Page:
Today also I took a bit of cake down to the recovery Club I frequent, right before I pick up the pizza. I slice the slab into two-bite size morsels and arranged them on a large platter. When I cook at the Club, or prep food, men swarm around. Attention; they need attention. “I’ll have a hot dog,” a young man toting a toddler instructs me – mistaking me for the kitchen worker that’s there during limited hours. I explain the situation to him: I’m not a member of the Club and the kitchen isn’t open at th emoment. Other fellows mill around, wanting to tell me about their job (or lack thereof) or just say Hi or whatever. But this is one place that’s good to leave food, because people are always coming through hungry, some off the street. When I first got sober I cooked on the regular because I felt desperate, and grateful, and wanted to give something to the group. And one day a fellow called me, “That chick that always brings food,” and I thought, Well that’s enough of that for now. That particular fellow is very very ill now and every time I see him I am not sure if I’ll see him again.

Tonight, incredibly, for dinner I decide to give a brown rice recipe a try: a (vegan) cheesy broccoli brown rice bake. I had enough brown rice growing up in the bus, I took a solid thirty-year hiatus, but I’m ready to try again. This evening I just know it will turn out wonderfully, and it does – accompanying the bean burritos and the cole slaw Ralph provides. I love peeling off the foil from a hot casserole and letting it sit just five minutes before spooning it out. I love watching how happy people are for hot food – my family yes, and a guest over for dinner.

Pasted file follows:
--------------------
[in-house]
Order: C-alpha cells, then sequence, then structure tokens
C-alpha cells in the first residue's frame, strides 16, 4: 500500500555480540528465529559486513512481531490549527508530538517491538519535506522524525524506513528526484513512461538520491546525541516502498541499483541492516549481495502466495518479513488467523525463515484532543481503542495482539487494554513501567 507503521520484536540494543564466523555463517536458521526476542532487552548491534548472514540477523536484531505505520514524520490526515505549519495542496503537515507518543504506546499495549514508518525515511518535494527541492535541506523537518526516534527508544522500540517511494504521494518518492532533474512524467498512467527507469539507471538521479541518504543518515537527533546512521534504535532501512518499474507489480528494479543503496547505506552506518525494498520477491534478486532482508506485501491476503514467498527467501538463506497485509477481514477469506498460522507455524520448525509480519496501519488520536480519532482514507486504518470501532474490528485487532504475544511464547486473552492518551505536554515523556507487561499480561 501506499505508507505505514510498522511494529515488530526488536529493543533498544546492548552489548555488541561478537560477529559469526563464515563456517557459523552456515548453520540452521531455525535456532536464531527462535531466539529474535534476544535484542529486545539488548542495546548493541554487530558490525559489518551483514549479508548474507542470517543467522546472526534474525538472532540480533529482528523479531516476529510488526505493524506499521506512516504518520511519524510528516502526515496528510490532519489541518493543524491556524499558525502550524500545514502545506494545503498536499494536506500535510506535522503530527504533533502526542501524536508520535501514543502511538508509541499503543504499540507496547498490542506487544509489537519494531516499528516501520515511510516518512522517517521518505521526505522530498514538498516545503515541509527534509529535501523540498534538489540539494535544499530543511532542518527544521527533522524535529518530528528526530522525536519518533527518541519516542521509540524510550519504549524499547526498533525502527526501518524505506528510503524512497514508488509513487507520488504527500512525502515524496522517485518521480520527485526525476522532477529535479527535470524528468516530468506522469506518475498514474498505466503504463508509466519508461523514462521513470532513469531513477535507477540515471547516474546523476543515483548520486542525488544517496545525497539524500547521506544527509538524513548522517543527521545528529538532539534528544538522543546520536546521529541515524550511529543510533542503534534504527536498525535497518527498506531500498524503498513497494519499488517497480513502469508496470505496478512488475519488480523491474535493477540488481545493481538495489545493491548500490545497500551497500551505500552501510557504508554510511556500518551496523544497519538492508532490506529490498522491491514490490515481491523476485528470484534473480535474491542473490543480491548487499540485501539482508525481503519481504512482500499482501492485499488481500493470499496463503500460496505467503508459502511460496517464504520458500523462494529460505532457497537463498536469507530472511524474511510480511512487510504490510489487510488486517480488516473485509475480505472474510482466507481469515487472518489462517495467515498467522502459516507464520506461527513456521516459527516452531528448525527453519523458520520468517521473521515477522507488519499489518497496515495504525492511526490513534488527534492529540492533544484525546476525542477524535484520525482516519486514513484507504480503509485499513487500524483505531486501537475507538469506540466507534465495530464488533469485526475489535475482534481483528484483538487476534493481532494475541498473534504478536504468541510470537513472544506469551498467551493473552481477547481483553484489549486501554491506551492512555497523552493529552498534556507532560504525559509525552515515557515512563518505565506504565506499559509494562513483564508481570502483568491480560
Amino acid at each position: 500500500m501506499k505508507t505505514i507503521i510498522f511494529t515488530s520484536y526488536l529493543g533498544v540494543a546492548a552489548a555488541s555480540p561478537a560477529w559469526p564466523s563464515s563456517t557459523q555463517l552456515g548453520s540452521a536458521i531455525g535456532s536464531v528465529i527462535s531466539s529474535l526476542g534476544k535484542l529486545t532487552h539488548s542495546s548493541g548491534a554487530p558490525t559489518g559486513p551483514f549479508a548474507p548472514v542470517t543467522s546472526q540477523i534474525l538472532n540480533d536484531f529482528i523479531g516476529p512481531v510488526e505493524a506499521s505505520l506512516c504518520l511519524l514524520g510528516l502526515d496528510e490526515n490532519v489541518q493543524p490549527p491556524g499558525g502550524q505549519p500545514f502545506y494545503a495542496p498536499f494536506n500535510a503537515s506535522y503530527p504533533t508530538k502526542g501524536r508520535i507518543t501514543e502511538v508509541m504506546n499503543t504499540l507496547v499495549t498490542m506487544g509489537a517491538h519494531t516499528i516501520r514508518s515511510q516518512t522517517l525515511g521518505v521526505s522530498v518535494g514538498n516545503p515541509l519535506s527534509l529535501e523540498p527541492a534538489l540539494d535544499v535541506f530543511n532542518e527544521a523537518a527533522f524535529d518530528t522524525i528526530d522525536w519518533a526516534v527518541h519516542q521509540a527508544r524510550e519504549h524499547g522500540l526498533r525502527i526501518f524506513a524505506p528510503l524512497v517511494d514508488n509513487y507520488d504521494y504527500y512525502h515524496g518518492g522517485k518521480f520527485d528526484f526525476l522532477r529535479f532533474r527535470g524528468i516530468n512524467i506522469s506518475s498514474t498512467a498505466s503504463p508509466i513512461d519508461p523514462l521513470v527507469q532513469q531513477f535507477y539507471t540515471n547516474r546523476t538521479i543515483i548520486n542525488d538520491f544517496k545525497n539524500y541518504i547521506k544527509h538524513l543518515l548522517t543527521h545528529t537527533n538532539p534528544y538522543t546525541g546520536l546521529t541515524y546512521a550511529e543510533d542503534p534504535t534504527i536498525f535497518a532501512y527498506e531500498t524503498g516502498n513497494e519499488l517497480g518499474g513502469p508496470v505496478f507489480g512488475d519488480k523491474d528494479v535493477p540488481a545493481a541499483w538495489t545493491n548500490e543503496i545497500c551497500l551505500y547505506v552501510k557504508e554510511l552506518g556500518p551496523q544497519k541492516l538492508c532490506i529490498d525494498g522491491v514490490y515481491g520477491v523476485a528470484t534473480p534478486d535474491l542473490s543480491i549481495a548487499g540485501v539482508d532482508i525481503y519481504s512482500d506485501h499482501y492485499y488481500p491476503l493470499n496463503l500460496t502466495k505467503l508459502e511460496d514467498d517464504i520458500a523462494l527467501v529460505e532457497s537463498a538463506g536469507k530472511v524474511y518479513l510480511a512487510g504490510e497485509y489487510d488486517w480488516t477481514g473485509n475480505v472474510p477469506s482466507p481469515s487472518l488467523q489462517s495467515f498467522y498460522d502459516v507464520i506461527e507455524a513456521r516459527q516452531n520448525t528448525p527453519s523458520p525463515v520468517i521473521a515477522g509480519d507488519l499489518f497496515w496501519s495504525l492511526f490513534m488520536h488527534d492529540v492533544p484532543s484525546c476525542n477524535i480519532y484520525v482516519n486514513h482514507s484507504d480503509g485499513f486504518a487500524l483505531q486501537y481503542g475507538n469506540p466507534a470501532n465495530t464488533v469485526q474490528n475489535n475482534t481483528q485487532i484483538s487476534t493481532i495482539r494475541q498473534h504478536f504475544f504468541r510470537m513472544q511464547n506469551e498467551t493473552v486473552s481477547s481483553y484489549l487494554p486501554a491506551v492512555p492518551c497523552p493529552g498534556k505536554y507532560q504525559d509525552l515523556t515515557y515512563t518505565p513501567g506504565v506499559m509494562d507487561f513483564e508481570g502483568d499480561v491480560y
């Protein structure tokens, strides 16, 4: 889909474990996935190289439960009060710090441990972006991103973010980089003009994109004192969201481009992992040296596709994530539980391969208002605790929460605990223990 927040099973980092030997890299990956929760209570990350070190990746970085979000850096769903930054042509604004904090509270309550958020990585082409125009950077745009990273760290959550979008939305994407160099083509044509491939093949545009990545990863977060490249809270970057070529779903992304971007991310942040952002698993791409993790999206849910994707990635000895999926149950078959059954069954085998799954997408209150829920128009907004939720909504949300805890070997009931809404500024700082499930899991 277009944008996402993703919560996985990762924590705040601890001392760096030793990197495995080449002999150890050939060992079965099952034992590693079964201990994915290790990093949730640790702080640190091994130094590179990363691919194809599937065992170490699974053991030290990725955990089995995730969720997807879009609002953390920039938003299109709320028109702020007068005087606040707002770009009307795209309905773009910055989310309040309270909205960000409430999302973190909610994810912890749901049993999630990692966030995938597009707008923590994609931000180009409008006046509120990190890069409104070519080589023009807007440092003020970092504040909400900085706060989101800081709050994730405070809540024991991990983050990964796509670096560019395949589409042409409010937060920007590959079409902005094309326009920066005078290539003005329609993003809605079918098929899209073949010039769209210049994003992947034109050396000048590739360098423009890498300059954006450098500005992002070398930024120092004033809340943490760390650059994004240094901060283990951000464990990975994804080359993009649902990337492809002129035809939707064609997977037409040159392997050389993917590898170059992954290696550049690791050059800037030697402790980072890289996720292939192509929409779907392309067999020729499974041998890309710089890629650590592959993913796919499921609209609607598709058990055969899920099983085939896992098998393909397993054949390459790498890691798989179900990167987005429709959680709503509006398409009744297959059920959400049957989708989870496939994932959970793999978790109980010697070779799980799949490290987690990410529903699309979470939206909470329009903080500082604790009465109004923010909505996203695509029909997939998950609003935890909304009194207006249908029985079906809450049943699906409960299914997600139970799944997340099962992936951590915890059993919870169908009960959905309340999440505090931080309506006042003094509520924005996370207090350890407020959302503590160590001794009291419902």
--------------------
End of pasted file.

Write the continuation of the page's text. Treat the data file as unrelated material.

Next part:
Ralph is home and after my shower he comes to bed and I put my head on his chest and can feel my hair, down and brushed out, spill across his shoulder. He is warm and strong and feels exactly like home to me. And I know he’s too tired to pay me much mind by now, but my own mind is still a ways from being sleepy. I have had three days’ of hard work and I have some things to worry about besides. So after we say goodnight the pets gather round; two kitties flank me in the bed and I am still up just a little longer, a little deeper into the night before I sink back to sleep.

Watermelon Lime Punch